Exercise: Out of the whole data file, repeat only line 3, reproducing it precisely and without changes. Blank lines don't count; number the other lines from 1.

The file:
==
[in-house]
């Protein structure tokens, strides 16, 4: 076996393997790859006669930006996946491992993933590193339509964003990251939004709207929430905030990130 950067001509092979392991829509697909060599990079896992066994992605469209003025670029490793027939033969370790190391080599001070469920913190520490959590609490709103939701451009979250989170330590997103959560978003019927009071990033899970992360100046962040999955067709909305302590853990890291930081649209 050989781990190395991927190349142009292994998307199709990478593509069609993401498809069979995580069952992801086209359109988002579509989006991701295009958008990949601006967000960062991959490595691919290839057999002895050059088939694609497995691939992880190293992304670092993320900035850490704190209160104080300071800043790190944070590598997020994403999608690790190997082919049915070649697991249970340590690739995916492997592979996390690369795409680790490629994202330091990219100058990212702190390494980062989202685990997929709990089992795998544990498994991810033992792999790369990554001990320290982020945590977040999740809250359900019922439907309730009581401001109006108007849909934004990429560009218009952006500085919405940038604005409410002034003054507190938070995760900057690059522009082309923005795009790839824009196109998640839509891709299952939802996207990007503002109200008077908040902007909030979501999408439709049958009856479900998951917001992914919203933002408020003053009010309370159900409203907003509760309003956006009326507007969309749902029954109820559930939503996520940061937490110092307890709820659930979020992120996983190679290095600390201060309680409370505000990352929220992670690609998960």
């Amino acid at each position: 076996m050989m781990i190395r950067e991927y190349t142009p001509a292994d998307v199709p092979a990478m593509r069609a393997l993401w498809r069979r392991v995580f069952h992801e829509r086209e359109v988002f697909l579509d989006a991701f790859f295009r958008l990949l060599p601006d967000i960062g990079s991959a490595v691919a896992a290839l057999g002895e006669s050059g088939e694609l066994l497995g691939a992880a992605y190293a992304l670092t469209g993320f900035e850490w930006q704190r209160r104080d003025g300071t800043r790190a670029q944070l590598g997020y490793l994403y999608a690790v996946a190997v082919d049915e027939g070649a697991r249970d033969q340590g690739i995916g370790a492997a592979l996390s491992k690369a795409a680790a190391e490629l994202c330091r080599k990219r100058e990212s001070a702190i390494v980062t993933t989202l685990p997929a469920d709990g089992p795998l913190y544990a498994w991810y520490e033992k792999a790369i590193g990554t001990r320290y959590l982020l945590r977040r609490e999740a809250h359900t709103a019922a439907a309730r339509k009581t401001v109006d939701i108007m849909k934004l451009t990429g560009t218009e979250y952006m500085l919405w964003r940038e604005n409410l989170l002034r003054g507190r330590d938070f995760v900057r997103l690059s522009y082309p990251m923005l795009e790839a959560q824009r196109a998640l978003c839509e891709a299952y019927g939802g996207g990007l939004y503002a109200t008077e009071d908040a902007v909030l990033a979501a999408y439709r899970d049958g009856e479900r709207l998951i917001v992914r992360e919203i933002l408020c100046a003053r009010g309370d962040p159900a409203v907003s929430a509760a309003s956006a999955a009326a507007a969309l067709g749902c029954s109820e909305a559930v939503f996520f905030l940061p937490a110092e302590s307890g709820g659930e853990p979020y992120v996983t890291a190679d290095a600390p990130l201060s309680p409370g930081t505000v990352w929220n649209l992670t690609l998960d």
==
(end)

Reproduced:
């Amino acid at each position: 076996m050989m781990i190395r950067e991927y190349t142009p001509a292994d998307v199709p092979a990478m593509r069609a393997l993401w498809r069979r392991v995580f069952h992801e829509r086209e359109v988002f697909l579509d989006a991701f790859f295009r958008l990949l060599p601006d967000i960062g990079s991959a490595v691919a896992a290839l057999g002895e006669s050059g088939e694609l066994l497995g691939a992880a992605y190293a992304l670092t469209g993320f900035e850490w930006q704190r209160r104080d003025g300071t800043r790190a670029q944070l590598g997020y490793l994403y999608a690790v996946a190997v082919d049915e027939g070649a697991r249970d033969q340590g690739i995916g370790a492997a592979l996390s491992k690369a795409a680790a190391e490629l994202c330091r080599k990219r100058e990212s001070a702190i390494v980062t993933t989202l685990p997929a469920d709990g089992p795998l913190y544990a498994w991810y520490e033992k792999a790369i590193g990554t001990r320290y959590l982020l945590r977040r609490e999740a809250h359900t709103a019922a439907a309730r339509k009581t401001v109006d939701i108007m849909k934004l451009t990429g560009t218009e979250y952006m500085l919405w964003r940038e604005n409410l989170l002034r003054g507190r330590d938070f995760v900057r997103l690059s522009y082309p990251m923005l795009e790839a959560q824009r196109a998640l978003c839509e891709a299952y019927g939802g996207g990007l939004y503002a109200t008077e009071d908040a902007v909030l990033a979501a999408y439709r899970d049958g009856e479900r709207l998951i917001v992914r992360e919203i933002l408020c100046a003053r009010g309370d962040p159900a409203v907003s929430a509760a309003s956006a999955a009326a507007a969309l067709g749902c029954s109820e909305a559930v939503f996520f905030l940061p937490a110092e302590s307890g709820g659930e853990p979020y992120v996983t890291a190679d290095a600390p990130l201060s309680p409370g930081t505000v990352w929220n649209l992670t690609l998960d």